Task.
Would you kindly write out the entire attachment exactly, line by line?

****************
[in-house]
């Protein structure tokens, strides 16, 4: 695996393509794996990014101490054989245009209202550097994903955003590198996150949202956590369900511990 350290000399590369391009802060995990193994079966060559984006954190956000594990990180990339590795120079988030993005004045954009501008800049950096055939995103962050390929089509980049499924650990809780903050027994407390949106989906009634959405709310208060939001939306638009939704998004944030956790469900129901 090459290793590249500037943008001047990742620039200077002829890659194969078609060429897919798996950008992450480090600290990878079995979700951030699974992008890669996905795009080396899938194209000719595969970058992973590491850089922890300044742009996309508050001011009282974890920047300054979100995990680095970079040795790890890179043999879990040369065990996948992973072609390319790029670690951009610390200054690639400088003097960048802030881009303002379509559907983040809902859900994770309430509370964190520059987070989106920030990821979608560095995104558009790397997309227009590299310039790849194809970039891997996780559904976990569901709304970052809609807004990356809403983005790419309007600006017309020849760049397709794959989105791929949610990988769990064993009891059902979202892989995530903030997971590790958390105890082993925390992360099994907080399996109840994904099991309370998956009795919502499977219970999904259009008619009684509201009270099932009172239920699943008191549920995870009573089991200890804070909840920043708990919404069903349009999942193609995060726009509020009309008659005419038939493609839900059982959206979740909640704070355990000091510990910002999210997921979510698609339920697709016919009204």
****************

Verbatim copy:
[in-house]
């Protein structure tokens, strides 16, 4: 695996393509794996990014101490054989245009209202550097994903955003590198996150949202956590369900511990 350290000399590369391009802060995990193994079966060559984006954190956000594990990180990339590795120079988030993005004045954009501008800049950096055939995103962050390929089509980049499924650990809780903050027994407390949106989906009634959405709310208060939001939306638009939704998004944030956790469900129901 090459290793590249500037943008001047990742620039200077002829890659194969078609060429897919798996950008992450480090600290990878079995979700951030699974992008890669996905795009080396899938194209000719595969970058992973590491850089922890300044742009996309508050001011009282974890920047300054979100995990680095970079040795790890890179043999879990040369065990996948992973072609390319790029670690951009610390200054690639400088003097960048802030881009303002379509559907983040809902859900994770309430509370964190520059987070989106920030990821979608560095995104558009790397997309227009590299310039790849194809970039891997996780559904976990569901709304970052809609807004990356809403983005790419309007600006017309020849760049397709794959989105791929949610990988769990064993009891059902979202892989995530903030997971590790958390105890082993925390992360099994907080399996109840994904099991309370998956009795919502499977219970999904259009008619009684509201009270099932009172239920699943008191549920995870009573089991200890804070909840920043708990919404069903349009999942193609995060726009509020009309008659005419038939493609839900059982959206979740909640704070355990000091510990910002999210997921979510698609339920697709016919009204």